Helene Appel’s paintings deal in trompe l’oeil technique, but rather than the grand architectural versions of the Renaissance, or the convoluted visual games of seventeenth century Dutch painting, Appel instead focuses on the determinedly banal. The two paintings donated to the Williamson Art Gallery, Birkenhead both painstakingly and meticulously depict the fine details of sand and dishwater of their titles. On two similar sized canvases, both Sand and Dishwater show materials that don’t quite form a solid whole and are shown to be literally spilled across the linen canvas, heightening even more so this sense of immediacy and realness. She even captures the soapy rainbow reflection in the bubbles as they catch the light. In these two paintings Appel’s hyper-realism reveals itself as self-consciously painterly.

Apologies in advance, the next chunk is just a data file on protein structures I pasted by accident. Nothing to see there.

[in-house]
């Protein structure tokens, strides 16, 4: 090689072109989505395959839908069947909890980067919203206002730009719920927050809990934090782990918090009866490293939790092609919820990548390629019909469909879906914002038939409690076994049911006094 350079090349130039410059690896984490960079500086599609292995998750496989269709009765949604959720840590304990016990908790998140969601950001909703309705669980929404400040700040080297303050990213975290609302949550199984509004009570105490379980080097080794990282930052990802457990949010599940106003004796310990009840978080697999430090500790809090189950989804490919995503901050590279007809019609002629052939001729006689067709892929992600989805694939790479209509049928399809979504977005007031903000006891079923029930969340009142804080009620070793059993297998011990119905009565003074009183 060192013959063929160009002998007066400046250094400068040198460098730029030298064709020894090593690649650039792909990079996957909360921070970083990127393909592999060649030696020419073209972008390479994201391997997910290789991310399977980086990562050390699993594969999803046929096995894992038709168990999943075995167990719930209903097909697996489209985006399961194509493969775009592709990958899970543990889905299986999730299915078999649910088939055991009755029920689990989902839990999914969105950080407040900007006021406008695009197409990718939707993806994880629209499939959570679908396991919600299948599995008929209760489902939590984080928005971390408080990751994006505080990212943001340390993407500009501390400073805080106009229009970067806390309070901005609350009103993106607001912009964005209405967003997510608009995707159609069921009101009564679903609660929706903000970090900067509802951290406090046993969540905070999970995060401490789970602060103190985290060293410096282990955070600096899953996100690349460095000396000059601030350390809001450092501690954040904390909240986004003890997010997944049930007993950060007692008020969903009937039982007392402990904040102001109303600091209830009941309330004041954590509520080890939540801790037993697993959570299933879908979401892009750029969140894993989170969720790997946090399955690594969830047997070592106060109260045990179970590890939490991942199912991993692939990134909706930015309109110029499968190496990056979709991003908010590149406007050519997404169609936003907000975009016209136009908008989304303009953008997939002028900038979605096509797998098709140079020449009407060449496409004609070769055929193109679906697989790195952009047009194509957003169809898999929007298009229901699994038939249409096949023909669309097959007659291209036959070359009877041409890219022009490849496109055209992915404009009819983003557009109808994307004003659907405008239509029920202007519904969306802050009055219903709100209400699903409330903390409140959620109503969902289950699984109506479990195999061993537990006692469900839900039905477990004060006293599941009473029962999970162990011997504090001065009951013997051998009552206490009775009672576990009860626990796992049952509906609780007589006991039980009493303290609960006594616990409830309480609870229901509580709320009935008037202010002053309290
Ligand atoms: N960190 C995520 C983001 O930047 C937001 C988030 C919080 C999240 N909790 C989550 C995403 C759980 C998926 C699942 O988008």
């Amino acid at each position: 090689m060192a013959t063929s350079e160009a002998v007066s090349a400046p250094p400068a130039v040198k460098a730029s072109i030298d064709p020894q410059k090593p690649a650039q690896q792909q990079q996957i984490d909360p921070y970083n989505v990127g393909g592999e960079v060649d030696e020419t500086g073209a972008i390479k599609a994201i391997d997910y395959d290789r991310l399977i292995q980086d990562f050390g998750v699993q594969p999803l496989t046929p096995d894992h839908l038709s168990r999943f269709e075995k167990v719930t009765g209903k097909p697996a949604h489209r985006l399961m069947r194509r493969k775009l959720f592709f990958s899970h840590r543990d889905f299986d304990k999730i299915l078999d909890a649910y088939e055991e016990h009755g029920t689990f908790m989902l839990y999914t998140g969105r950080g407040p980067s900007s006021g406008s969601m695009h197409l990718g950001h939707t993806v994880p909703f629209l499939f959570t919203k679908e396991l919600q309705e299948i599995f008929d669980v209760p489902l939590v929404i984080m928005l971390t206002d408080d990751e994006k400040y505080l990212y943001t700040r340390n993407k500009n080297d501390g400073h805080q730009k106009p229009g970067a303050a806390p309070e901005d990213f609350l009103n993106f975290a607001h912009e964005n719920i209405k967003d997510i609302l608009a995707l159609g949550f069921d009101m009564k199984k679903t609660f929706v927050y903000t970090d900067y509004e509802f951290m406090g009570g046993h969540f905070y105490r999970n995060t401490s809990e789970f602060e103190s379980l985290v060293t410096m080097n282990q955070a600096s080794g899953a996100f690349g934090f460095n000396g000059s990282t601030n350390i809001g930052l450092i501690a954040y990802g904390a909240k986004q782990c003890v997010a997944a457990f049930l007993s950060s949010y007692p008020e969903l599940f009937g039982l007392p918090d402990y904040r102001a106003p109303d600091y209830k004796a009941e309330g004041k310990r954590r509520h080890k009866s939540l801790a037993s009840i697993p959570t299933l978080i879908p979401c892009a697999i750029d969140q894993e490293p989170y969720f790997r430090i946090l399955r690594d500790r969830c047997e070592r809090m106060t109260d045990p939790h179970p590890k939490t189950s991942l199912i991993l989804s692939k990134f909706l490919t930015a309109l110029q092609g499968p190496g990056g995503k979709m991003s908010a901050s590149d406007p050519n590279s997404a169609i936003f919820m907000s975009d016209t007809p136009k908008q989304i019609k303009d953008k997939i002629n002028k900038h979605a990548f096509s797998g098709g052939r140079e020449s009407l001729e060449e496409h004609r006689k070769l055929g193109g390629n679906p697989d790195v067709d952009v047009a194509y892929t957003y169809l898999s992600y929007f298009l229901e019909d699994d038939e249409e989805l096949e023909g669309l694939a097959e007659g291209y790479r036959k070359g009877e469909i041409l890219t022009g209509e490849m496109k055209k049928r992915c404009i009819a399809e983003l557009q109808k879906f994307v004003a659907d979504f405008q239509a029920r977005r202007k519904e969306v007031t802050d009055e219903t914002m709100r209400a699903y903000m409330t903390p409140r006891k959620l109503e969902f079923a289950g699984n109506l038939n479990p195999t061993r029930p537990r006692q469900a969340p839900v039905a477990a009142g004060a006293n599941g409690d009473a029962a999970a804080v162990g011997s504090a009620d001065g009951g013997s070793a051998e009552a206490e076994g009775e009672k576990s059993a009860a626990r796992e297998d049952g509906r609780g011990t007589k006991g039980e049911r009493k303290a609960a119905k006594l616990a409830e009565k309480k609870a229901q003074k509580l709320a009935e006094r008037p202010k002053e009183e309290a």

The Williamson’s art collection has been built over the last century with a strong emphasis on British artists, especially those with a regional connection. The subject matter of the paintings (sand and water) has a direct relationship to the local landscape – Wirral being a peninsula bounded on two sides by extensive beaches – and to the existing collection with its wide range of seascapes and coastal scenes. Helene Appel’s paintings offer a different approach to subjects favoured by so many local artists who feature in exhibitions both at the Williamson and other venues in the area.